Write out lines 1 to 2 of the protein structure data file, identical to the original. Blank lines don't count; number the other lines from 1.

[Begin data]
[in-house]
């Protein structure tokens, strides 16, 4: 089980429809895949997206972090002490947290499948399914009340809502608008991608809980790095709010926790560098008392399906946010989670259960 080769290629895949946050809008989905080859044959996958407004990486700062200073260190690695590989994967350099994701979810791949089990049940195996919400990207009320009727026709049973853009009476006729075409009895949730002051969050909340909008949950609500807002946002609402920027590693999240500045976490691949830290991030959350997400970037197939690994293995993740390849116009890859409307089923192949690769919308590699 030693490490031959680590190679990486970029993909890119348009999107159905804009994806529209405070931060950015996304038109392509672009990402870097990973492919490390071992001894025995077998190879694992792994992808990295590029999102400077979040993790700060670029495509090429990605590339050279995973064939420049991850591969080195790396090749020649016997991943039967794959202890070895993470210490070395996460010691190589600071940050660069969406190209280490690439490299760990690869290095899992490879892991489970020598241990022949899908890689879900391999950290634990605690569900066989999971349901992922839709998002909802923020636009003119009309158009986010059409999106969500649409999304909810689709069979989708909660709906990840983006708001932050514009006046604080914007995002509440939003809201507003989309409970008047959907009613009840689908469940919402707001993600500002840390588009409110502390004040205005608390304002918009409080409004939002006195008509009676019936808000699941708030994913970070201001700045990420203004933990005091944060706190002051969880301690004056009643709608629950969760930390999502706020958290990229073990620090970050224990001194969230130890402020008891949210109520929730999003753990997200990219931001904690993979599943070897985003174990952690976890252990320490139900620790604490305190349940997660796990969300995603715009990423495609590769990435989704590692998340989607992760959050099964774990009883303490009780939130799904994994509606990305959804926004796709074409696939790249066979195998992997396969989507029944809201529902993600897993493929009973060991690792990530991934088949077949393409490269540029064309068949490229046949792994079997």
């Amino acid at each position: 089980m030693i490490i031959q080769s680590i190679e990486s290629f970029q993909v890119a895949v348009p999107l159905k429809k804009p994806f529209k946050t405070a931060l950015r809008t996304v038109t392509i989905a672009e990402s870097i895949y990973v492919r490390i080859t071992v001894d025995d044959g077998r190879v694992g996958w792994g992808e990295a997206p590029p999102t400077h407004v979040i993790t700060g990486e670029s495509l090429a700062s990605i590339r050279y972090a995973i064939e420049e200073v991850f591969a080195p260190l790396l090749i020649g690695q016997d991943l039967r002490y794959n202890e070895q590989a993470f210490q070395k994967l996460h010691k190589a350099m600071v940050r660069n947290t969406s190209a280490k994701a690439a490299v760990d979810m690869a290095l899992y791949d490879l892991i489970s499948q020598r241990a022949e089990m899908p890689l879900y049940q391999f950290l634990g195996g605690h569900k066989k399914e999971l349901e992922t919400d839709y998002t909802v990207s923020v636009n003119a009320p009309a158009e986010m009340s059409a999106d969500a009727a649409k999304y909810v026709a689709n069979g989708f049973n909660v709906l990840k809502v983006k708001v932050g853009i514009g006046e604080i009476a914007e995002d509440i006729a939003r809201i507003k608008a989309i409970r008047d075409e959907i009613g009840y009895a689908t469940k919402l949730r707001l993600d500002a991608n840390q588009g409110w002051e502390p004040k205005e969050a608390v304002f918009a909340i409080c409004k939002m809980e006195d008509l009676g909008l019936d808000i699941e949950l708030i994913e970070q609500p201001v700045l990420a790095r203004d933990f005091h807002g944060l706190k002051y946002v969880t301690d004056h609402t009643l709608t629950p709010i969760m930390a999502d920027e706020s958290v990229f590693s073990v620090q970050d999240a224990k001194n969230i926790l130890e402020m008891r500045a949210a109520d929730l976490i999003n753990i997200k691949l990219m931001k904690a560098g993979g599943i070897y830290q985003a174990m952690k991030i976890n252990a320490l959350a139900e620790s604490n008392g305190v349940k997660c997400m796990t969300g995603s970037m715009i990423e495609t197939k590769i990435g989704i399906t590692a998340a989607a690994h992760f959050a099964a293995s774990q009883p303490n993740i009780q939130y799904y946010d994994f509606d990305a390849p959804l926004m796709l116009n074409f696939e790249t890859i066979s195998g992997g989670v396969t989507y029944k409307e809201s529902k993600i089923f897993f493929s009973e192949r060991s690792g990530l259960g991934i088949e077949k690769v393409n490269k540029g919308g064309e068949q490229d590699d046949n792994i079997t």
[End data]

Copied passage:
[in-house]
């Protein structure tokens, strides 16, 4: 089980429809895949997206972090002490947290499948399914009340809502608008991608809980790095709010926790560098008392399906946010989670259960 080769290629895949946050809008989905080859044959996958407004990486700062200073260190690695590989994967350099994701979810791949089990049940195996919400990207009320009727026709049973853009009476006729075409009895949730002051969050909340909008949950609500807002946002609402920027590693999240500045976490691949830290991030959350997400970037197939690994293995993740390849116009890859409307089923192949690769919308590699 030693490490031959680590190679990486970029993909890119348009999107159905804009994806529209405070931060950015996304038109392509672009990402870097990973492919490390071992001894025995077998190879694992792994992808990295590029999102400077979040993790700060670029495509090429990605590339050279995973064939420049991850591969080195790396090749020649016997991943039967794959202890070895993470210490070395996460010691190589600071940050660069969406190209280490690439490299760990690869290095899992490879892991489970020598241990022949899908890689879900391999950290634990605690569900066989999971349901992922839709998002909802923020636009003119009309158009986010059409999106969500649409999304909810689709069979989708909660709906990840983006708001932050514009006046604080914007995002509440939003809201507003989309409970008047959907009613009840689908469940919402707001993600500002840390588009409110502390004040205005608390304002918009409080409004939002006195008509009676019936808000699941708030994913970070201001700045990420203004933990005091944060706190002051969880301690004056009643709608629950969760930390999502706020958290990229073990620090970050224990001194969230130890402020008891949210109520929730999003753990997200990219931001904690993979599943070897985003174990952690976890252990320490139900620790604490305190349940997660796990969300995603715009990423495609590769990435989704590692998340989607992760959050099964774990009883303490009780939130799904994994509606990305959804926004796709074409696939790249066979195998992997396969989507029944809201529902993600897993493929009973060991690792990530991934088949077949393409490269540029064309068949490229046949792994079997």